Tobacco Taxes: A Win-Win Measure for Fiscal Space and Health

Publication | November 2012

This study analyzes the potential fiscal, health, and poverty impacts of increasing cigarette taxes in five countries-the People’s Republic of China, India, the Philippines, Thailand, and Viet Nam.

  • US$19.00 (hardcopy)

Two-thirds of the world's tobacco users live in just 15 countries, and 5 of these high-burden countries (People's Republic of China, India, the Philippines, Thailand, and Viet Nam) are in Asia. This report aims to assess how changes in cigarette taxes can reduce consumption and save lives in these high-burden countries.

In the absence of intervention, smoking will eventually kill about 267 million current and future cigarette smokers who are alive today in the five countries. The report finds that for all five countries, increases in cigarette prices (in the range of 25%-100%) would effectively reduce the number of smokers and the number of smoking-related deaths, and generate substantial new revenues. In the five countries, a 50% price increase, corresponding to a tax increase of about 70%-122%, would reduce the number of current and future smokers by nearly 67 million and reduce tobacco deaths by over 27 million, while generating over $24 billion in additional revenue annually (a 143%-178% increase over each country's current cigarette tax revenue). The revenue increase, or "fiscal space," averages 0.30% of gross domestic product, with a wide range of 0.07%-2.52%.

The poorest socioeconomic groups in each country bear would only a relatively small part of the extra tax burdens, but reap a substantial proportion of the health benefits of reduced smoking. The ratio of health benefits accrued to the poor to the extra taxes borne by the poor ranges from 1.4 to 9.5. Thus, large increases in the cigarette tax in all of these countries are unusually attractive for public health and public finance, and are pro-poor in their health benefits.


"Raising tobacco taxes is the single most effective measure in reducing smoking rates - this is true of high, middle, and low income countries. In my experience, the biggest obstacles to tobacco control in these countries is the misconception by governments (fueled by the tobacco industry) that raising tobacco taxes will (i) reduce government revenue, (ii) encourage smuggling, and (iii) be unfair to poor smokers. None of these are true in practice. Instead, tax increases are 'pro-poor' as the report describes." - Prof. Dr. Judith Mackay, Director, Asian Consultancy on Tobacco Control; Senior Advisor, World Lung Foundation; and Senior Policy Advisor, World Health Organization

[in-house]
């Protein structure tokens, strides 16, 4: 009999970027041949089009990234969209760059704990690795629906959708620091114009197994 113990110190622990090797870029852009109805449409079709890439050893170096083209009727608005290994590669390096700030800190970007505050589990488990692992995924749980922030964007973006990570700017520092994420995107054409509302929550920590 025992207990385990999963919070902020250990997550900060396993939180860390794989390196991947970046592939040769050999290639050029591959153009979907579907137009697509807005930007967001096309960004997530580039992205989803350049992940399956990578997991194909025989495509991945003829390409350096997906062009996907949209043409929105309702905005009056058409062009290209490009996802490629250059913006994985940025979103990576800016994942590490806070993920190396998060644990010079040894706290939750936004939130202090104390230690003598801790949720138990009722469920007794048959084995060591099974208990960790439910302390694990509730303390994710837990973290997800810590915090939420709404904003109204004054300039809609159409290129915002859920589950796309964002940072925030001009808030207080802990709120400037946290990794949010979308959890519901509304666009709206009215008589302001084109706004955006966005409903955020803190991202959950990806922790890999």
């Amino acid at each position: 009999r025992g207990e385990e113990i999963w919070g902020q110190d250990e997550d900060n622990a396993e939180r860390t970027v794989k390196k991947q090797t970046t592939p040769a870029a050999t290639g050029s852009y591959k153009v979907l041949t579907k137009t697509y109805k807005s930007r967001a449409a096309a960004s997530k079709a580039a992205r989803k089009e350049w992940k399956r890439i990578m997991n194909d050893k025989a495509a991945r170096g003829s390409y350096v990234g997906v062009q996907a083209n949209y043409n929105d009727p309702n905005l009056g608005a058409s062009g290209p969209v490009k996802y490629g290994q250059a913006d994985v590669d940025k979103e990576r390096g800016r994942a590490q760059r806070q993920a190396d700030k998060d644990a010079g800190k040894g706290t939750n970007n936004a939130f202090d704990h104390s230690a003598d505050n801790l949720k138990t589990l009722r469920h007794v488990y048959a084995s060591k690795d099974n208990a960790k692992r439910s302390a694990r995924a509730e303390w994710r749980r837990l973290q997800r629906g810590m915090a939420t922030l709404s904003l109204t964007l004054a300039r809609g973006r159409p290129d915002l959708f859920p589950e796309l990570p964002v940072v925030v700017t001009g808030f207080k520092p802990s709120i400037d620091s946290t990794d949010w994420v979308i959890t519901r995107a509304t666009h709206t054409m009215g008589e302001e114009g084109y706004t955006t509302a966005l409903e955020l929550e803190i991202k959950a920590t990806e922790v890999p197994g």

"...timely and relevant for all 176 countries that are Parties to the WHO Framework Convention on Tobacco Control, who are currently discussing international guidelines on tobacco taxation as an effective public health measure. The report corroborates the already large body of evidence that clearly demonstrates the benefits to both public health and public revenues if all governments had the same win-win perspective. We look forward to committed action by governments to raise tobacco taxes to reduce tobacco use, while also raising revenues." - Dr. Ulysses Dorotheo, Southeast Asia Tobacco Control Alliance (SEATCA) Initiative on Tobacco Tax


  • Foreword
  • Executive Summary
  • Background
  • Methods and Assumptions
  • Results
  • Discussion
  • Appendixes
  • References

Additional Details

  • Governance and public sector management
  • Health
  • Tobacco Taxes: A Win-Win Measure for Fiscal Space and Health
  • China, People's Republic of
  • India
  • Philippines
  • Thailand
  • Viet Nam
  • RPT125142
  • 978-92-9092-890-4 (print)
  • 978-92-9092-891-1 (electronic)

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